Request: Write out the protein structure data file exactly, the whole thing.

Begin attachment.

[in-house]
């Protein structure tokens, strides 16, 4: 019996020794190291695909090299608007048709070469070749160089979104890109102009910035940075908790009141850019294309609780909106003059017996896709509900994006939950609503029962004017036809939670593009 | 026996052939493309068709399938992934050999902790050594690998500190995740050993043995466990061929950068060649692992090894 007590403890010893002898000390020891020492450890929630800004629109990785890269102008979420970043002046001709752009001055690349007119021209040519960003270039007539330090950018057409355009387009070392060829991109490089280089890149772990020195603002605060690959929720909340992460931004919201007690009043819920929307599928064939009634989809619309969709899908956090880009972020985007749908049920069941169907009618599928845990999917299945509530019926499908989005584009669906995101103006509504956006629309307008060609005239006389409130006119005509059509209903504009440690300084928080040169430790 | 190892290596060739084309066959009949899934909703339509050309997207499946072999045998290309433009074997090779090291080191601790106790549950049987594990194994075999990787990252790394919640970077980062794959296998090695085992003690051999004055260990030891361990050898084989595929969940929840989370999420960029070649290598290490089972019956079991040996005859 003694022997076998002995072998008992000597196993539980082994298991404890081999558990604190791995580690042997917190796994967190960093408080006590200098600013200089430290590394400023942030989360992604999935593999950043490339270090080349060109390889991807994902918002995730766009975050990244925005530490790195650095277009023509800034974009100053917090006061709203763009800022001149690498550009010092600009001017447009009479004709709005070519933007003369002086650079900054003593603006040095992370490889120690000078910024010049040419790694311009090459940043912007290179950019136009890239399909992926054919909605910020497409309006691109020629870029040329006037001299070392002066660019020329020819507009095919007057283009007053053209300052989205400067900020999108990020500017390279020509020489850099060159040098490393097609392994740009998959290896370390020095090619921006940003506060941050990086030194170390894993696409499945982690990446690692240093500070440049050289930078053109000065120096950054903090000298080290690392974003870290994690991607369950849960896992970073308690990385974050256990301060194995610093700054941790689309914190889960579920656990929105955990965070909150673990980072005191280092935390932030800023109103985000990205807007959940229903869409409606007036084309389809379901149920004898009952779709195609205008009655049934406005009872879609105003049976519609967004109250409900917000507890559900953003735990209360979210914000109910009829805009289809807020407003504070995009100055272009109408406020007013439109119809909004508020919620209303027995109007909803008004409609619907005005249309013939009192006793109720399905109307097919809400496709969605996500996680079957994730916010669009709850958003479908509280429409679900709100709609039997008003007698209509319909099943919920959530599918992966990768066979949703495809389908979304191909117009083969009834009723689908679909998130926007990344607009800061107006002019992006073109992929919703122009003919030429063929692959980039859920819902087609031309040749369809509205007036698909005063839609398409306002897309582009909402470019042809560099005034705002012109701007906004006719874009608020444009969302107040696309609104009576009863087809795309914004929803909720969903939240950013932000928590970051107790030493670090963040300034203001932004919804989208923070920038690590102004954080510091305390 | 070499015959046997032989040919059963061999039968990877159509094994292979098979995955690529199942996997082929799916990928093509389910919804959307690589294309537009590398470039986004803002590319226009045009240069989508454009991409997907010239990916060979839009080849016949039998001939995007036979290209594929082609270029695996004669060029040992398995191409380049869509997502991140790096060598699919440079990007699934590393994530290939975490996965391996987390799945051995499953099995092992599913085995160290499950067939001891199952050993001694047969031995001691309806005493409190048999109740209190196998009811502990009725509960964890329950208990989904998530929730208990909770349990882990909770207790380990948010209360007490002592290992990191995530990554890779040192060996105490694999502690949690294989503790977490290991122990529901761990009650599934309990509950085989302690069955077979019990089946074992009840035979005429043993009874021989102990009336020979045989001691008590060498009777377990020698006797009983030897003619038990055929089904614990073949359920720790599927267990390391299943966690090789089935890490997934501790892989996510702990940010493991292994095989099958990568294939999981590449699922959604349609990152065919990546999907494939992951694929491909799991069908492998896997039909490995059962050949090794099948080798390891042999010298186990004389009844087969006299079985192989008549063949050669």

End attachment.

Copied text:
[in-house]
């Protein structure tokens, strides 16, 4: 019996020794190291695909090299608007048709070469070749160089979104890109102009910035940075908790009141850019294309609780909106003059017996896709509900994006939950609503029962004017036809939670593009 | 026996052939493309068709399938992934050999902790050594690998500190995740050993043995466990061929950068060649692992090894 007590403890010893002898000390020891020492450890929630800004629109990785890269102008979420970043002046001709752009001055690349007119021209040519960003270039007539330090950018057409355009387009070392060829991109490089280089890149772990020195603002605060690959929720909340992460931004919201007690009043819920929307599928064939009634989809619309969709899908956090880009972020985007749908049920069941169907009618599928845990999917299945509530019926499908989005584009669906995101103006509504956006629309307008060609005239006389409130006119005509059509209903504009440690300084928080040169430790 | 190892290596060739084309066959009949899934909703339509050309997207499946072999045998290309433009074997090779090291080191601790106790549950049987594990194994075999990787990252790394919640970077980062794959296998090695085992003690051999004055260990030891361990050898084989595929969940929840989370999420960029070649290598290490089972019956079991040996005859 003694022997076998002995072998008992000597196993539980082994298991404890081999558990604190791995580690042997917190796994967190960093408080006590200098600013200089430290590394400023942030989360992604999935593999950043490339270090080349060109390889991807994902918002995730766009975050990244925005530490790195650095277009023509800034974009100053917090006061709203763009800022001149690498550009010092600009001017447009009479004709709005070519933007003369002086650079900054003593603006040095992370490889120690000078910024010049040419790694311009090459940043912007290179950019136009890239399909992926054919909605910020497409309006691109020629870029040329006037001299070392002066660019020329020819507009095919007057283009007053053209300052989205400067900020999108990020500017390279020509020489850099060159040098490393097609392994740009998959290896370390020095090619921006940003506060941050990086030194170390894993696409499945982690990446690692240093500070440049050289930078053109000065120096950054903090000298080290690392974003870290994690991607369950849960896992970073308690990385974050256990301060194995610093700054941790689309914190889960579920656990929105955990965070909150673990980072005191280092935390932030800023109103985000990205807007959940229903869409409606007036084309389809379901149920004898009952779709195609205008009655049934406005009872879609105003049976519609967004109250409900917000507890559900953003735990209360979210914000109910009829805009289809807020407003504070995009100055272009109408406020007013439109119809909004508020919620209303027995109007909803008004409609619907005005249309013939009192006793109720399905109307097919809400496709969605996500996680079957994730916010669009709850958003479908509280429409679900709100709609039997008003007698209509319909099943919920959530599918992966990768066979949703495809389908979304191909117009083969009834009723689908679909998130926007990344607009800061107006002019992006073109992929919703122009003919030429063929692959980039859920819902087609031309040749369809509205007036698909005063839609398409306002897309582009909402470019042809560099005034705002012109701007906004006719874009608020444009969302107040696309609104009576009863087809795309914004929803909720969903939240950013932000928590970051107790030493670090963040300034203001932004919804989208923070920038690590102004954080510091305390 | 070499015959046997032989040919059963061999039968990877159509094994292979098979995955690529199942996997082929799916990928093509389910919804959307690589294309537009590398470039986004803002590319226009045009240069989508454009991409997907010239990916060979839009080849016949039998001939995007036979290209594929082609270029695996004669060029040992398995191409380049869509997502991140790096060598699919440079990007699934590393994530290939975490996965391996987390799945051995499953099995092992599913085995160290499950067939001891199952050993001694047969031995001691309806005493409190048999109740209190196998009811502990009725509960964890329950208990989904998530929730208990909770349990882990909770207790380990948010209360007490002592290992990191995530990554890779040192060996105490694999502690949690294989503790977490290991122990529901761990009650599934309990509950085989302690069955077979019990089946074992009840035979005429043993009874021989102990009336020979045989001691008590060498009777377990020698006797009983030897003619038990055929089904614990073949359920720790599927267990390391299943966690090789089935890490997934501790892989996510702990940010493991292994095989099958990568294939999981590449699922959604349609990152065919990546999907494939992951694929491909799991069908492998896997039909490995059962050949090794099948080798390891042999010298186990004389009844087969006299079985192989008549063949050669």